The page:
2018 U.S. NATIONAL CHAMPIONSHIPS
- Wednesday, July 25 – Sunday, July 29, 2018
- William Woollett Aquatics Center, Irvine, CA
- Prelims 9 AM / Finals 6 PM (U.S. Pacific Time)
- Meet website
- Meet information
- Event Order
- Full selection procedures
- Psych Sheet
SIMPLIFIED SELECTION CRITERIA – MOST OLYMPIC EVENTS
- Top 1-4 to 2018 Pan Pacific Championships
- Top 2-6 juniors to 2018 Junior Pan Pacs
- Top 1-2 (from Nationals + Pan Pacs) to 2019 World Championships
- 1-2 more to 2019 World University Games
- 1-2 more to 2019 Pan American Games
The women’s 400 IM at U.S. Nationals had the potential to be an epic battle between some of the country’s top swimmers. But now, under various circumstances, the top two spots look to be locked down for Leah Smith and Melanie Margalis.
Katie Ledecky, the sport’s most dominant athlete, recently branched out from her traditional freestyle events to the 400 IM during the college season, setting the American Record at the Pac-12 Championships and finishing as the runner-up to Stanford teammate Ella Eastin at NCAAs. However, despite being the 4th fastest American this year at 4:38.88, she hasn’t entered it at Nationals.
Eastin, who shattered Ledecky’s AR at NCAAs by nearly two seconds, has been absolutely on fire all year. She was disqualified at last summer’s World Trials in this event after initially placing 2nd to Smith (in a PB of 4:36.96), and was primed for redemption here. However, she has recently come down with mono, and is now questionable to compete in Irvine. Even if she does, the 400 will be the toughest of her four entries, and the smart move may be to wait it out until day 5 and give the 200 IM a shot.
Madisyn Cox was also expected to be a player here, but received a 2-year doping suspension last week for Trimetazidine. While she specializes in the 200, winning a bronze at last summer’s World Championships, she did go a personal best of 4:37.94 in March before the suspension was handed out.
So with no Ledecky or Cox, and Eastin’s status up in the air, it looks like Smith and Margalis have a clear path to 1st and 2nd.
Smith really broke out in this event last summer, winning World Trials in a massive best time of 4:33.86. She took a bit of time off early on this season but has been rounding into form nicely in the lead-up to Irvine. She’s steadily improved from May (4:43.2) to June (4:39.3) to July (4:37.6) on the Pro Series, and projects to be right around where she was last year, if not better. Before she went that 4:33 in Indianapolis, her only in-season swim of the year was a 4:42.94.
Margalis hasn’t raced this event at a selection meet in four years, and while she was still hoping not to swim the 400 IM at Nationals back in May, it looks like she will. There’s really no reason not to. She noted in that interview at the Indy Pro Swim that her training group in Georgia had really been putting in the 400 IM work recently, and it certainly showed. After swimming a personal best in January at 4:37.43, she clocked 4:36.81 to win in Indianapolis over the likes of Eastin, Ledecky and Hali Flickinger. She’s the fastest woman in this country this year, and with some rest, could be getting down in the 4:33-4:34 range.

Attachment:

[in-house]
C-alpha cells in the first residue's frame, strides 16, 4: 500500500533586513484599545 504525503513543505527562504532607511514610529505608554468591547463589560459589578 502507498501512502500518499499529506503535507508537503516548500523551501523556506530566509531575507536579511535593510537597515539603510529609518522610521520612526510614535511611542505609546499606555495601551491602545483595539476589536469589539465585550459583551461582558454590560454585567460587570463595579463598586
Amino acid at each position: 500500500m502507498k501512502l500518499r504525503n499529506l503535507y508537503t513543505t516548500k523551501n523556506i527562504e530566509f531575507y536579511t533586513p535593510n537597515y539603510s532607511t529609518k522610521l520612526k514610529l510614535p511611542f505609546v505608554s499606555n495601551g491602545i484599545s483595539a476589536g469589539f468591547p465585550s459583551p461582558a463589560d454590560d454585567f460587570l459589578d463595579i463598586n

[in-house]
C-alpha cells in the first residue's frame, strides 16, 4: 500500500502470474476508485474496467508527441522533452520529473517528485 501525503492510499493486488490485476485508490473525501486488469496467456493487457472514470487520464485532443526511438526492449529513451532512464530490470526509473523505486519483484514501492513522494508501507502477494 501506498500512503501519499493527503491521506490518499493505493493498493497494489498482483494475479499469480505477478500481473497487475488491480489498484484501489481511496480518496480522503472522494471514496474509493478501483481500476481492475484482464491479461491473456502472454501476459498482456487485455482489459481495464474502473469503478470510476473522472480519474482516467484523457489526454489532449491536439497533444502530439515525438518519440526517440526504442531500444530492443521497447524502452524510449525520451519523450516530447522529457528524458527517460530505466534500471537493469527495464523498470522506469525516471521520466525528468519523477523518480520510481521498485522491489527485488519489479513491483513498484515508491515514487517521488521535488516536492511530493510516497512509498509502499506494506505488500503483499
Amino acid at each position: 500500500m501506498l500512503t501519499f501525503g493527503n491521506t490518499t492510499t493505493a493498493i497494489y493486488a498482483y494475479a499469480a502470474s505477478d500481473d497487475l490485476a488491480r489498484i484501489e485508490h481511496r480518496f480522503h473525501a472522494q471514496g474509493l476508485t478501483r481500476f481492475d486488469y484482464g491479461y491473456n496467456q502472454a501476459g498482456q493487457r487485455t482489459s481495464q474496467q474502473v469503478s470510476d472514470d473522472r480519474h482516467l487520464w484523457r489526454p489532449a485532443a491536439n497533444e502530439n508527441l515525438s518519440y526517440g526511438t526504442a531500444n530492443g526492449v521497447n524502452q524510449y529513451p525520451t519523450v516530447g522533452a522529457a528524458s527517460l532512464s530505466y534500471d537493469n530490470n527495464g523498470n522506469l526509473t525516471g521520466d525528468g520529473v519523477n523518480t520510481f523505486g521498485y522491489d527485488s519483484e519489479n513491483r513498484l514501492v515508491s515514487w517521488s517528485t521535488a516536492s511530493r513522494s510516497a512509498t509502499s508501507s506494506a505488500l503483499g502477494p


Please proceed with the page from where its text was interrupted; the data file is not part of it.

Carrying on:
Flickinger, who trains with Margalis in Georgia, hasn’t really seriously competed in this event either over the past few years. However, she’s done three of her four fastest swims ever this season, including a best of 4:39.04 in early July, and is now certainly in the running for a top-3 finish. The 24-year-old is also entered in the 100 fly on day 3, so she may not end up even swimming this (especially if she locks up a qualifying spot on day 1 in the 200 fly), but she’s not averse to doubles and could very well do both (at least in prelims, they are back-to-back so the turnaround in finals would be pretty tight).
Forde took 3rd last summer after Eastin’s DQ in a new best of 4:39.19, and followed up by breaking 4:00 and finishing 4th at NCAAs in her freshman season with the Cardinal. Szekely won the B-final in Indianapolis in a PB of 4:40.87, and both have been solid in-season with 2018 bests of 4:43.8.
Bethany Galat, who was also DQed for the Lochte rule last summer, has a season-best of 4:43.8 this year as well, five seconds better than she was before going 4:37.69 at the 2016 Olympic Trials. No one in the field has a single stroke as world class as Galat is in breaststroke, and if she can use that to her advantage she could jump up into the top-3.
McHugh was 4th at World Trials last year in 4:40.25, dropped that time by .03 to win silver at the World University Games, and then nearly took that down with a 4:40.51 in May. Pfeifer has improved leaps and bounds this year, improving her yards time by seven seconds to take 11th at NCAA in her freshman season with Texas, and since then has knocked her LC best down by five seconds with a 4:41.95 in Columbus. Both of their trajectories are pointing straight up.
Others who will be in the mix include current and future Florida Gators Kelly Fertel, Savanna Faulconer and Vanessa Pearl, 15-year-old Mariah Denigan from the Northern KY Clippers, and 16-year-olds Kathryn Ackerman and Emma Weyant.
Darkhorse: Asia Seidt. Seidt’s personal best in the event is just a 4:47.28 from last year, but she was a 4:48.3 earlier this month in Columbus where had a breakout performance in the 200 IM (2:12.6). It’s also worth noting her 4:48 was from the prelims, scratching out of the final, so there may be more in the tank there.
Note: we’ve left Ella Eastin out of our previews, because of the uncertainty about whether she’ll race. Even if she’s at less than 100%, she’s probably still good enough to make the final, we just don’t know if she’ll be there or not.